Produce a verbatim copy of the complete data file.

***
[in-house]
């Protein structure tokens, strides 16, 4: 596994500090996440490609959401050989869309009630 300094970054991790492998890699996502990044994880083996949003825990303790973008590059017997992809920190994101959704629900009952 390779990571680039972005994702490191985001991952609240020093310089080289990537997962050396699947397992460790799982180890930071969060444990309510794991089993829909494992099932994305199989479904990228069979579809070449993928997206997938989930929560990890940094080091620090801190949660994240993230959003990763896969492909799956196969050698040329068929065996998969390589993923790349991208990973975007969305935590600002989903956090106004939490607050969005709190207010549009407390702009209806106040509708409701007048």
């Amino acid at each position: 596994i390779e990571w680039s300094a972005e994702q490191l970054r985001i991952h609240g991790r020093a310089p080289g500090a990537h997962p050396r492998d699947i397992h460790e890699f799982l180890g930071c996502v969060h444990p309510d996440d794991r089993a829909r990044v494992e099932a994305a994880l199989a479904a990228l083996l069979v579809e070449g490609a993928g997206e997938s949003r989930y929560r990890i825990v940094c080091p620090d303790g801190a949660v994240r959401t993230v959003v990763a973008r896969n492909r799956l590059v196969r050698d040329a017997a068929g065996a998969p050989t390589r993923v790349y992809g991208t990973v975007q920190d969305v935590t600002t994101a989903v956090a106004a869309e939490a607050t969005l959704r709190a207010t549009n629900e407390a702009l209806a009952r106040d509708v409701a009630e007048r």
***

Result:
[in-house]
């Protein structure tokens, strides 16, 4: 596994500090996440490609959401050989869309009630 300094970054991790492998890699996502990044994880083996949003825990303790973008590059017997992809920190994101959704629900009952 390779990571680039972005994702490191985001991952609240020093310089080289990537997962050396699947397992460790799982180890930071969060444990309510794991089993829909494992099932994305199989479904990228069979579809070449993928997206997938989930929560990890940094080091620090801190949660994240993230959003990763896969492909799956196969050698040329068929065996998969390589993923790349991208990973975007969305935590600002989903956090106004939490607050969005709190207010549009407390702009209806106040509708409701007048």
């Amino acid at each position: 596994i390779e990571w680039s300094a972005e994702q490191l970054r985001i991952h609240g991790r020093a310089p080289g500090a990537h997962p050396r492998d699947i397992h460790e890699f799982l180890g930071c996502v969060h444990p309510d996440d794991r089993a829909r990044v494992e099932a994305a994880l199989a479904a990228l083996l069979v579809e070449g490609a993928g997206e997938s949003r989930y929560r990890i825990v940094c080091p620090d303790g801190a949660v994240r959401t993230v959003v990763a973008r896969n492909r799956l590059v196969r050698d040329a017997a068929g065996a998969p050989t390589r993923v790349y992809g991208t990973v975007q920190d969305v935590t600002t994101a989903v956090a106004a869309e939490a607050t969005l959704r709190a207010t549009n629900e407390a702009l209806a009952r106040d509708v409701a009630e007048r």